In his book, Drink Deeply with Delight, Howard Hanger (an ordained Methodist Minister) shares a dialogue between a little girl and her mother at bedtime. The little girl asks, “Are we rich, Mommy?”
Her mother replies, “Why do you ask?” The little girl says, “Because the kids in kindergarten said it was cool to be rich. That rich people had more fun.”
Her mother says, “The children are absolutely right.” Then she adds, “But there’s a big problem with being rich. You gotta be rich in the right way.” Her mother goes on to explain some of the different ways you can be rich. “There’s money-rich, family-rich, laughter-rich, love-rich.” She asks her little girl, “Can you think of any other ways to be rich?”
The little girl says, “There’s friend-rich. And chocolate-chip-cookie-rich.”
I love that little dialogue. It took me back to my childhood when I became aware that some kids in school were richer than I was (and a couple seemed poorer). The fact that we weren’t materially rich always hit me at Christmas time. I would make a long list of the things I wanted, but I knew I wouldn’t get everything—or even the thing I wanted the most. One year I wanted a 22-inch Mary Hartline Doll the most. (She was the majorette on the TV show “Super Circus,” a popular kids’ show in the 50’s when I was a kid.) My mother gently tried to prepare me for the reality that I wouldn’t be getting that big doll I wanted. But on Christmas I did get a Mary Hartline Doll—only it was the 7-inch version. When I returned to school after Christmas, I learned that some of the girls in my class had gotten the BIG Mary Hartline Doll for Christmas. They were richer than I was. Or so I thought so back then.
But as I got older, I gradually became aware of how rich my growing up years really were. I was land-rich (on our small farm we had 22 acres of lawns, fields, and woods to play in.) I was parent-rich (both my parents loved us, took care of us, and loved each other too.) I was sibling-rich (I had an older sister and two older brothers—my constant companions to play with, learn from, and get into mischief with.) And I was pet-rich (dozens of cats, dogs, and parakeets populated and enriched my childhood.)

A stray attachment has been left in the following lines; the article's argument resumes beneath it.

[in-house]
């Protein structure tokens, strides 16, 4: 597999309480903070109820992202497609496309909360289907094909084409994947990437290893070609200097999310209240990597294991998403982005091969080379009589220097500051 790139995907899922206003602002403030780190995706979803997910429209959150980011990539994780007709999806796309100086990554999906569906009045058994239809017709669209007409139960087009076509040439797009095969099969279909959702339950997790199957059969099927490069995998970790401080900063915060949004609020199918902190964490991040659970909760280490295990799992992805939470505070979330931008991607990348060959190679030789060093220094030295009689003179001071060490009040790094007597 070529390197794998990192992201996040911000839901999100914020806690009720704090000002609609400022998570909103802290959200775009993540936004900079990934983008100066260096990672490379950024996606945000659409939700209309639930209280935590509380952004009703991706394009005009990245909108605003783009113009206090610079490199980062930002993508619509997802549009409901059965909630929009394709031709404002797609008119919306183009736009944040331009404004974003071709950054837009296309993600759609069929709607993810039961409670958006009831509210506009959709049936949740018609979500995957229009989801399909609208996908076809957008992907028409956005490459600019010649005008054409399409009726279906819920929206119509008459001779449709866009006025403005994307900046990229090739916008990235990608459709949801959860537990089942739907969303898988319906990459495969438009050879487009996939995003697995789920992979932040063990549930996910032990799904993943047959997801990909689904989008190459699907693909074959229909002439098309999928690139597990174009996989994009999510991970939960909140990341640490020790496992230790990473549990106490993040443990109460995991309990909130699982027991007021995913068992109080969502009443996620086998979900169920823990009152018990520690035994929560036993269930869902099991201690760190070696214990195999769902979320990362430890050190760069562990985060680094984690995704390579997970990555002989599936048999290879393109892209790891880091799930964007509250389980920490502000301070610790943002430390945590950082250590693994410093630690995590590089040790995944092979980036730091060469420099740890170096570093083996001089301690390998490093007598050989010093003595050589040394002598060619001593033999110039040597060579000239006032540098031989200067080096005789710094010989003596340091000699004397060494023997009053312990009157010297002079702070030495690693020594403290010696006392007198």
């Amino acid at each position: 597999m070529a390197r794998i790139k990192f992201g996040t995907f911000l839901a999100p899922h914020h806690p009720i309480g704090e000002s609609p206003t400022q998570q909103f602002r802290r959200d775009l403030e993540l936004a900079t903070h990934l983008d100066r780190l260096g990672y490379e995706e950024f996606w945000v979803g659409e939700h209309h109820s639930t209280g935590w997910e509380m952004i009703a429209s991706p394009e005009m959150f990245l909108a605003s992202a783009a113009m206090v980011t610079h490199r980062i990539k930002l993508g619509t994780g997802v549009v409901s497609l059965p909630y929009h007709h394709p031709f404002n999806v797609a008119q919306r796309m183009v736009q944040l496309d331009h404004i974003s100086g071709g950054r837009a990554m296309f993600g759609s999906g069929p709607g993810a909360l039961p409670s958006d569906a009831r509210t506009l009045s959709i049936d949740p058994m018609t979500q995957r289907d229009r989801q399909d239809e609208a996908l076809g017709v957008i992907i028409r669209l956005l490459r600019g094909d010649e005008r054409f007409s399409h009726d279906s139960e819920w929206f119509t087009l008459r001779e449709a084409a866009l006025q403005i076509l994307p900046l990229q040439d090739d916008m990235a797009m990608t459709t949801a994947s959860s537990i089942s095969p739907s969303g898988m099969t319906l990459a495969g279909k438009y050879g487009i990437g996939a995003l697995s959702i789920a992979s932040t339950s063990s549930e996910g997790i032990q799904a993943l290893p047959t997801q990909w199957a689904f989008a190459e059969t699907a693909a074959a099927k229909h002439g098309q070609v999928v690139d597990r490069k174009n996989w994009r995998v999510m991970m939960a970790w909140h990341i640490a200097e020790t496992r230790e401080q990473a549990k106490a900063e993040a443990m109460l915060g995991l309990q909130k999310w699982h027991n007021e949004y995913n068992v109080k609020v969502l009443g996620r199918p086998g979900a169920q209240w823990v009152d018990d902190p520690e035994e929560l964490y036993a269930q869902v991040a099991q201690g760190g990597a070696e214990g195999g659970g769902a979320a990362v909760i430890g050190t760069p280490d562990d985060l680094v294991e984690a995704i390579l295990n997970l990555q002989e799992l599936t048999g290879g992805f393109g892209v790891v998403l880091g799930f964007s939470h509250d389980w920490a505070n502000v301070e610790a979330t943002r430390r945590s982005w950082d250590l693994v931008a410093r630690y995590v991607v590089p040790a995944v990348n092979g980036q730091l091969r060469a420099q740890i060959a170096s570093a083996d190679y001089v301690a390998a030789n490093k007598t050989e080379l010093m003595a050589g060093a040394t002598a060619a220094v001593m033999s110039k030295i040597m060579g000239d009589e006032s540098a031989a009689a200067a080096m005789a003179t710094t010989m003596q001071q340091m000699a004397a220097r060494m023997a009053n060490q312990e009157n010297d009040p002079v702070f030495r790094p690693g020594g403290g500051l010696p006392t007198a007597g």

As an adult, I am now aware of my wealth in other ways. I am education-rich (from my James A. Garfield Elementary School years, through Regina High School and Notre Dame College years, and my graduate years at Indiana U. and Duquesne U., and all the many workshops, conventions, retreats, I’ve been privileged to participate in.) I am health-rich… faith-rich… friend-rich… ministry-rich… and the list goes on and on.
Today you might want to reflect on this question: What parts of your life make you rich? (As we prepare to celebrate Mother’s Day, some of you might say “I am mother-rich” … Or if you are a mother, you might say, “I am child-rich.”)
Then: how might you show your appreciation for the wealth you have received? For example, if you are sibling-rich you might want to connect with a sibling today. If you are friend-rich, call a friend you haven’t talked to in a while. Just tell them you were reflecting on how rich you are and THEY came to mind! If you are a-few-extra-dollars-rich, you might want to donate some of them to a food bank or some other organization whose mission you support. In whatever ways you find yourself rich today, give thanks to God—and share your riches with others.
PS #1: A Happy Mother’s Day to all you mothers out there! May your day be blessed with joy!
PS #2: Reminder: I’m giving a zoom retreat on HOPE May 24-29, sponsored by Heartland Center for Spirituality in Great Bend, KS. Check their website for details: https://heartlandspirituality.org. I hope to “meet” some of you then!
PS #3: Some of you received a post on Friday listing the last nine reflections on my blog. That post was a glitch… Sorry. As some of you noted, my new blog used a small font and light print. I found the way to remedy that. I hope you find the bigger and darker font easier to read. All the reflections are in this newer form.
The music and the words for this hymn go back to the 18th and 19th Centuries. The song is called “For the Beauty of the Earth” and is sung here by Audrey Assad. I like the visuals which highlight the riches of creation as well as the riches of family and friends.
I wish you many blessings today! And I hope some of you will share your thoughts on this reflection below.